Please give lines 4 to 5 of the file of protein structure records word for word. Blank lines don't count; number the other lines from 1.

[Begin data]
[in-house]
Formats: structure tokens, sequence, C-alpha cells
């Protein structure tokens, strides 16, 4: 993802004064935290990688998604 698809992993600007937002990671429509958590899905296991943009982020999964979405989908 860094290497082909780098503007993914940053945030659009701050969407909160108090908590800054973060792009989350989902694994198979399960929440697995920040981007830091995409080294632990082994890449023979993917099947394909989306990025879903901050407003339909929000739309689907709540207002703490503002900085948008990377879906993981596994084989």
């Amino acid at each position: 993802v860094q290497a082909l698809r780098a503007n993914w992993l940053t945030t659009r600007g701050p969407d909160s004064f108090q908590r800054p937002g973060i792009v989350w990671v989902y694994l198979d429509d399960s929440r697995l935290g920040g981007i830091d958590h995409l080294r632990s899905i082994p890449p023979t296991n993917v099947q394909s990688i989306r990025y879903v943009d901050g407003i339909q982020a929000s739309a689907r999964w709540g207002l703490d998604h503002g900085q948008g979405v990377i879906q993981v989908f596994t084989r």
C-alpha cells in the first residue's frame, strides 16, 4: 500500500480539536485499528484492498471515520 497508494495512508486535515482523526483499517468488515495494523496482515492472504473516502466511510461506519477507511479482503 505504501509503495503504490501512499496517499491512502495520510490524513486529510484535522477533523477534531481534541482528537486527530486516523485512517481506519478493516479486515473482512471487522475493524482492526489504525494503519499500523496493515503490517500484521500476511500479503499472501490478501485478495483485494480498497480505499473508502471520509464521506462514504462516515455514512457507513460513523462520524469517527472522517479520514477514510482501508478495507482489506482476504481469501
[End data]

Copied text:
């Amino acid at each position: 993802v860094q290497a082909l698809r780098a503007n993914w992993l940053t945030t659009r600007g701050p969407d909160s004064f108090q908590r800054p937002g973060i792009v989350w990671v989902y694994l198979d429509d399960s929440r697995l935290g920040g981007i830091d958590h995409l080294r632990s899905i082994p890449p023979t296991n993917v099947q394909s990688i989306r990025y879903v943009d901050g407003i339909q982020a929000s739309a689907r999964w709540g207002l703490d998604h503002g900085q948008g979405v990377i879906q993981v989908f596994t084989r």
C-alpha cells in the first residue's frame, strides 16, 4: 500500500480539536485499528484492498471515520 497508494495512508486535515482523526483499517468488515495494523496482515492472504473516502466511510461506519477507511479482503 505504501509503495503504490501512499496517499491512502495520510490524513486529510484535522477533523477534531481534541482528537486527530486516523485512517481506519478493516479486515473482512471487522475493524482492526489504525494503519499500523496493515503490517500484521500476511500479503499472501490478501485478495483485494480498497480505499473508502471520509464521506462514504462516515455514512457507513460513523462520524469517527472522517479520514477514510482501508478495507482489506482476504481469501